Treasurys rise after weak economic reports
NEW YORK—Fears of an economic slowdown sent investors fleeing to the safety of U.S. government bonds.
On Thursday, major retailers such as Costco and Macy's reported that April sales rose less that 1 percent, the worst performance since 2009 when the U.S. economy was coming out of a bad recession. Another report found that U.S. service companies, which employ roughly 90 percent of the work force, expanded their business more slowly in April.
The benchmark 10-year U.S. Treasury note rose 6.2 cents for every $100 invested. That pushed the note's yield down to 1.92 percent Thursday from 1.93 percent late Wednesday.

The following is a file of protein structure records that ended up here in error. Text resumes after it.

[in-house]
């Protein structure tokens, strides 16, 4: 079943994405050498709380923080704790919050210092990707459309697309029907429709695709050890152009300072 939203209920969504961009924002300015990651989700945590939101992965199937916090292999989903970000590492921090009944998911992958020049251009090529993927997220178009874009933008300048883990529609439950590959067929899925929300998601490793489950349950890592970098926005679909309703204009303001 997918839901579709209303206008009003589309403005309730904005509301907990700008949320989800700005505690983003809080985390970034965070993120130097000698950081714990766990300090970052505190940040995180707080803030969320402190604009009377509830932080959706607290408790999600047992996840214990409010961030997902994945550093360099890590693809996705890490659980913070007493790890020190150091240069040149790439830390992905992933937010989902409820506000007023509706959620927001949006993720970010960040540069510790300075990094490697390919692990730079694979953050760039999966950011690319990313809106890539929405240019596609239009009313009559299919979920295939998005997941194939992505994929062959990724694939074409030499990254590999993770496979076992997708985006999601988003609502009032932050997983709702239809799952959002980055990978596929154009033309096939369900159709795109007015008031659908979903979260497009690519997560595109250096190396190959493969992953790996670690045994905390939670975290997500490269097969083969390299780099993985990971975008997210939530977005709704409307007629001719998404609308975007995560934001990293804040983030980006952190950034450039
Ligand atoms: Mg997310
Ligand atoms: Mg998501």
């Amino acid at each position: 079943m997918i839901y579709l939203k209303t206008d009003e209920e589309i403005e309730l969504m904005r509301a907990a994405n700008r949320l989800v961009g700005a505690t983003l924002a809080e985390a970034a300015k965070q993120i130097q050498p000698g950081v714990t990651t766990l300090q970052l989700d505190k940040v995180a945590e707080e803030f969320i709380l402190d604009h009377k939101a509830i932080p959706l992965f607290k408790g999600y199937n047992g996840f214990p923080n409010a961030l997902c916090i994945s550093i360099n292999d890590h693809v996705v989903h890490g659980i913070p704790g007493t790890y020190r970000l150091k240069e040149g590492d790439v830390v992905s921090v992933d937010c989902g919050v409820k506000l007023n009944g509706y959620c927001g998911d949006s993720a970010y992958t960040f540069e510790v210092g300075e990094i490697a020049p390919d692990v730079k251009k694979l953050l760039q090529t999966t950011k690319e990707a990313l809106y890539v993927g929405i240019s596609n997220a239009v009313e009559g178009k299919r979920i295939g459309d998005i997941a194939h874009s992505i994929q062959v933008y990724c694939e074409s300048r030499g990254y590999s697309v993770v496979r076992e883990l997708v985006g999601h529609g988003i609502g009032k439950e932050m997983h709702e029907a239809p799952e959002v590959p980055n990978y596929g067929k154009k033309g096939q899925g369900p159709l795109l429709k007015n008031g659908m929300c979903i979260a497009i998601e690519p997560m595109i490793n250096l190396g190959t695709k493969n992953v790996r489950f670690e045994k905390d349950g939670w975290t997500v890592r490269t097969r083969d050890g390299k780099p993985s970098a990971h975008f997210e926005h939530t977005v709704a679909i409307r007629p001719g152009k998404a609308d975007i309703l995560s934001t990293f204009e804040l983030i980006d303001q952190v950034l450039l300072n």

The price of the 30-year Treasury bond rose 15.2 cents for every $100 invested, pushing its yield down to 3.11 percent from 3.12 percent.
U.S. Treasurys are viewed as one of the safest investments in the world and usually rise in value when investors feel anxious.
The yield on the two-year Treasury note was unchanged at 0.27 percent.
The yield on the three-month Treasury bill fell to 0.08 percent, from 0.09 percent.